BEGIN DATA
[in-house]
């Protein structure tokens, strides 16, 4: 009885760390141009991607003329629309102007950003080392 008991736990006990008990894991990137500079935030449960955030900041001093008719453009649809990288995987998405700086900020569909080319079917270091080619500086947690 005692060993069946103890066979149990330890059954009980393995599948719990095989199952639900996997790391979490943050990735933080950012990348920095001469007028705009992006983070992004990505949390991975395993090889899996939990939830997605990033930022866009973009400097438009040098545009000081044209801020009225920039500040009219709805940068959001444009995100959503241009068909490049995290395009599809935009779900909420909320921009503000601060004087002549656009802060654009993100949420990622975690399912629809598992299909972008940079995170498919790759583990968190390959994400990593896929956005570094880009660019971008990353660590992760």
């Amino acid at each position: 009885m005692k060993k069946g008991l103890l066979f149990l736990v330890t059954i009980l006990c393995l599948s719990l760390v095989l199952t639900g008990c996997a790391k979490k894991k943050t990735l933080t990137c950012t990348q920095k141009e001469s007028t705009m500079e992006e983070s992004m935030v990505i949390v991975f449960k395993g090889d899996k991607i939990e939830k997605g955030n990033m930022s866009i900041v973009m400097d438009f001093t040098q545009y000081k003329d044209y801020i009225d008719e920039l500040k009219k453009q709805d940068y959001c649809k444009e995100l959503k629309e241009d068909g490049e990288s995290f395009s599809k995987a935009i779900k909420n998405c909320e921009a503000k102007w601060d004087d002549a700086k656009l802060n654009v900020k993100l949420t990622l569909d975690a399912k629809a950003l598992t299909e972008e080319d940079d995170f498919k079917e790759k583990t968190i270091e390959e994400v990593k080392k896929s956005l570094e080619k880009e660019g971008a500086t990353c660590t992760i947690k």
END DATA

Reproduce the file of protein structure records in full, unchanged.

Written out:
[in-house]
């Protein structure tokens, strides 16, 4: 009885760390141009991607003329629309102007950003080392 008991736990006990008990894991990137500079935030449960955030900041001093008719453009649809990288995987998405700086900020569909080319079917270091080619500086947690 005692060993069946103890066979149990330890059954009980393995599948719990095989199952639900996997790391979490943050990735933080950012990348920095001469007028705009992006983070992004990505949390991975395993090889899996939990939830997605990033930022866009973009400097438009040098545009000081044209801020009225920039500040009219709805940068959001444009995100959503241009068909490049995290395009599809935009779900909420909320921009503000601060004087002549656009802060654009993100949420990622975690399912629809598992299909972008940079995170498919790759583990968190390959994400990593896929956005570094880009660019971008990353660590992760």
């Amino acid at each position: 009885m005692k060993k069946g008991l103890l066979f149990l736990v330890t059954i009980l006990c393995l599948s719990l760390v095989l199952t639900g008990c996997a790391k979490k894991k943050t990735l933080t990137c950012t990348q920095k141009e001469s007028t705009m500079e992006e983070s992004m935030v990505i949390v991975f449960k395993g090889d899996k991607i939990e939830k997605g955030n990033m930022s866009i900041v973009m400097d438009f001093t040098q545009y000081k003329d044209y801020i009225d008719e920039l500040k009219k453009q709805d940068y959001c649809k444009e995100l959503k629309e241009d068909g490049e990288s995290f395009s599809k995987a935009i779900k909420n998405c909320e921009a503000k102007w601060d004087d002549a700086k656009l802060n654009v900020k993100l949420t990622l569909d975690a399912k629809a950003l598992t299909e972008e080319d940079d995170f498919k079917e790759k583990t968190i270091e390959e994400v990593k080392k896929s956005l570094e080619k880009e660019g971008a500086t990353c660590t992760i947690k």